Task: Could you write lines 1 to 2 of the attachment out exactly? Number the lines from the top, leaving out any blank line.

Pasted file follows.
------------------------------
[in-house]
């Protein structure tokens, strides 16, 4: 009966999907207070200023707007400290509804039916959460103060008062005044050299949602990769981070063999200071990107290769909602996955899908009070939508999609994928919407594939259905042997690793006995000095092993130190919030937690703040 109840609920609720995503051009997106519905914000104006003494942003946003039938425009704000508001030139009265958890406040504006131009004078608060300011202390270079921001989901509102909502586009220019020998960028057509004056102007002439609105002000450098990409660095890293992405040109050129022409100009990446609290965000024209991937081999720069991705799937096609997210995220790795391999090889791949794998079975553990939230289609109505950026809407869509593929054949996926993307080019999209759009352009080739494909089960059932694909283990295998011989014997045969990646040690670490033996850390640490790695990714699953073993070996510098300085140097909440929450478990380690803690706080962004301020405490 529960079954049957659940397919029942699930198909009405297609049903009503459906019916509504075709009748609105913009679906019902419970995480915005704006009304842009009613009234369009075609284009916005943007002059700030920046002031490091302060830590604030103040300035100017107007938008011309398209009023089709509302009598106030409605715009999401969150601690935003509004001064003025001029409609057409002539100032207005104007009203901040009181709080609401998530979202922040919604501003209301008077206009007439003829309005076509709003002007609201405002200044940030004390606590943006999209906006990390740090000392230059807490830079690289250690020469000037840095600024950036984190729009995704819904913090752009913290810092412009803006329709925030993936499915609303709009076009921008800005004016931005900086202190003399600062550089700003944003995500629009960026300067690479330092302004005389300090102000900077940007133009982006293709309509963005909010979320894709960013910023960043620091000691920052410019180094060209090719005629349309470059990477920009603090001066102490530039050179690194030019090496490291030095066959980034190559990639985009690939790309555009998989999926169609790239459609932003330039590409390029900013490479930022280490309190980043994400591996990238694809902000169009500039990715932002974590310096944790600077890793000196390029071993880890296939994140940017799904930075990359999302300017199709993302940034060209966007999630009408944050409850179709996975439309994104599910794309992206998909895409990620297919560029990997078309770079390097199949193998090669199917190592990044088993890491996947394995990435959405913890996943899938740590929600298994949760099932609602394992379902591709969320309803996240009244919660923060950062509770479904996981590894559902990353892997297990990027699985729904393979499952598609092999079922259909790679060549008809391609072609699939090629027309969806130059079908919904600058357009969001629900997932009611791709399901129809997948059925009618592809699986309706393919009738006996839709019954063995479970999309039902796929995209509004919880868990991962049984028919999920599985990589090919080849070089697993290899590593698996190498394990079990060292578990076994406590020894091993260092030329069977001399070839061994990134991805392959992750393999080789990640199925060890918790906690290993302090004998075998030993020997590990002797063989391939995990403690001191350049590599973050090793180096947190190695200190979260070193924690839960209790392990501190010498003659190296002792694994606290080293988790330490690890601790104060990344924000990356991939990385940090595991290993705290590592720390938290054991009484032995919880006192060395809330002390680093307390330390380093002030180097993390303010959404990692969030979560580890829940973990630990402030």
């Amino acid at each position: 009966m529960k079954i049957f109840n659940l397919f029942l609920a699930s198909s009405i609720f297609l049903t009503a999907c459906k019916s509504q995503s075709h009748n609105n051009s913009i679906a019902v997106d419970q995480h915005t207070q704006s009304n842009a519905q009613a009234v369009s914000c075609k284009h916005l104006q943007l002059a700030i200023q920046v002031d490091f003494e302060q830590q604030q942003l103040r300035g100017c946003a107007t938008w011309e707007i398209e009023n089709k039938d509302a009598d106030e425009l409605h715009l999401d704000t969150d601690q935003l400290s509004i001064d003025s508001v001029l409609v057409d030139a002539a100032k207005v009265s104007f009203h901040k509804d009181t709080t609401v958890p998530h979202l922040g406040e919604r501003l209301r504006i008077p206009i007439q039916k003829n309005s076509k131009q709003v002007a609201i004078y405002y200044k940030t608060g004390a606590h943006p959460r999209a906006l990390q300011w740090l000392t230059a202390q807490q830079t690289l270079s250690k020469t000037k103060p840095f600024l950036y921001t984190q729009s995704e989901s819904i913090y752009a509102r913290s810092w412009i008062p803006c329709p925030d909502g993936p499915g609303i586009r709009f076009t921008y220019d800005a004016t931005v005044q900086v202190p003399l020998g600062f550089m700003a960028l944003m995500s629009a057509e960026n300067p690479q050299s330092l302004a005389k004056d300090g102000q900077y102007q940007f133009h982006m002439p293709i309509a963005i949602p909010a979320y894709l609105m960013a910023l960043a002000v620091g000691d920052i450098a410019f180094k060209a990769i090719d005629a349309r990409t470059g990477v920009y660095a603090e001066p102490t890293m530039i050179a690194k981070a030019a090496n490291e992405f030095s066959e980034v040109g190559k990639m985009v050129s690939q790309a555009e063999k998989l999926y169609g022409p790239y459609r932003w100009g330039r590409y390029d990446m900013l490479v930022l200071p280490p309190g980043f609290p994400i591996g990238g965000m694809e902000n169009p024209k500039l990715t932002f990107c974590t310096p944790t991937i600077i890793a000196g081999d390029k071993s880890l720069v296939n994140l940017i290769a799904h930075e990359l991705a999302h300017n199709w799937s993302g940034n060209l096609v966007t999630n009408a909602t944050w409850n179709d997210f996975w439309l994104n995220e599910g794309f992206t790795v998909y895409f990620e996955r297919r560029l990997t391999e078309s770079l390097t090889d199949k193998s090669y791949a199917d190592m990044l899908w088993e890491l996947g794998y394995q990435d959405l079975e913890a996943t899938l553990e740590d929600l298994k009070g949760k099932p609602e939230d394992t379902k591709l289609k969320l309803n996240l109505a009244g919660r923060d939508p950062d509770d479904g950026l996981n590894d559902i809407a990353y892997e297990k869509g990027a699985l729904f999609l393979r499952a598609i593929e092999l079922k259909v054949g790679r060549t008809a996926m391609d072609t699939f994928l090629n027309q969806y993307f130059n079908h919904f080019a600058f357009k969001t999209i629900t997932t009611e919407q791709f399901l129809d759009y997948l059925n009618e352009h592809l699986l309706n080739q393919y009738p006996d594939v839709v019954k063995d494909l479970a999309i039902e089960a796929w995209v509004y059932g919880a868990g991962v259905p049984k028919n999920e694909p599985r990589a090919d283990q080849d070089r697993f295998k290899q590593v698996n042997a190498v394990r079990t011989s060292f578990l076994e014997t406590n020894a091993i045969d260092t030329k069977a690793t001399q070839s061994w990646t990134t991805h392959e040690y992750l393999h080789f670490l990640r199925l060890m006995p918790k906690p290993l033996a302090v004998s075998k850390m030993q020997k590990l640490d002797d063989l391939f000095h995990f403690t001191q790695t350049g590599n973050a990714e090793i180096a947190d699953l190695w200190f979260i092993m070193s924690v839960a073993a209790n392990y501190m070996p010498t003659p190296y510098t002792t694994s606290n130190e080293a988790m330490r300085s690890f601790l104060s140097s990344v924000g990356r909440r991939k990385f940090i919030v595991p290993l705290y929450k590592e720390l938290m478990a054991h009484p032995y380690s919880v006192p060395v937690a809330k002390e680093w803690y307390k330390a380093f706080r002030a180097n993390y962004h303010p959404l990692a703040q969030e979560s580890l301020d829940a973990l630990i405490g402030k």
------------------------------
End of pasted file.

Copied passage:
[in-house]
């Protein structure tokens, strides 16, 4: 009966999907207070200023707007400290509804039916959460103060008062005044050299949602990769981070063999200071990107290769909602996955899908009070939508999609994928919407594939259905042997690793006995000095092993130190919030937690703040 109840609920609720995503051009997106519905914000104006003494942003946003039938425009704000508001030139009265958890406040504006131009004078608060300011202390270079921001989901509102909502586009220019020998960028057509004056102007002439609105002000450098990409660095890293992405040109050129022409100009990446609290965000024209991937081999720069991705799937096609997210995220790795391999090889791949794998079975553990939230289609109505950026809407869509593929054949996926993307080019999209759009352009080739494909089960059932694909283990295998011989014997045969990646040690670490033996850390640490790695990714699953073993070996510098300085140097909440929450478990380690803690706080962004301020405490 529960079954049957659940397919029942699930198909009405297609049903009503459906019916509504075709009748609105913009679906019902419970995480915005704006009304842009009613009234369009075609284009916005943007002059700030920046002031490091302060830590604030103040300035100017107007938008011309398209009023089709509302009598106030409605715009999401969150601690935003509004001064003025001029409609057409002539100032207005104007009203901040009181709080609401998530979202922040919604501003209301008077206009007439003829309005076509709003002007609201405002200044940030004390606590943006999209906006990390740090000392230059807490830079690289250690020469000037840095600024950036984190729009995704819904913090752009913290810092412009803006329709925030993936499915609303709009076009921008800005004016931005900086202190003399600062550089700003944003995500629009960026300067690479330092302004005389300090102000900077940007133009982006293709309509963005909010979320894709960013910023960043620091000691920052410019180094060209090719005629349309470059990477920009603090001066102490530039050179690194030019090496490291030095066959980034190559990639985009690939790309555009998989999926169609790239459609932003330039590409390029900013490479930022280490309190980043994400591996990238694809902000169009500039990715932002974590310096944790600077890793000196390029071993880890296939994140940017799904930075990359999302300017199709993302940034060209966007999630009408944050409850179709996975439309994104599910794309992206998909895409990620297919560029990997078309770079390097199949193998090669199917190592990044088993890491996947394995990435959405913890996943899938740590929600298994949760099932609602394992379902591709969320309803996240009244919660923060950062509770479904996981590894559902990353892997297990990027699985729904393979499952598609092999079922259909790679060549008809391609072609699939090629027309969806130059079908919904600058357009969001629900997932009611791709399901129809997948059925009618592809699986309706393919009738006996839709019954063995479970999309039902796929995209509004919880868990991962049984028919999920599985990589090919080849070089697993290899590593698996190498394990079990060292578990076994406590020894091993260092030329069977001399070839061994990134991805392959992750393999080789990640199925060890918790906690290993302090004998075998030993020997590990002797063989391939995990403690001191350049590599973050090793180096947190190695200190979260070193924690839960209790392990501190010498003659190296002792694994606290080293988790330490690890601790104060990344924000990356991939990385940090595991290993705290590592720390938290054991009484032995919880006192060395809330002390680093307390330390380093002030180097993390303010959404990692969030979560580890829940973990630990402030």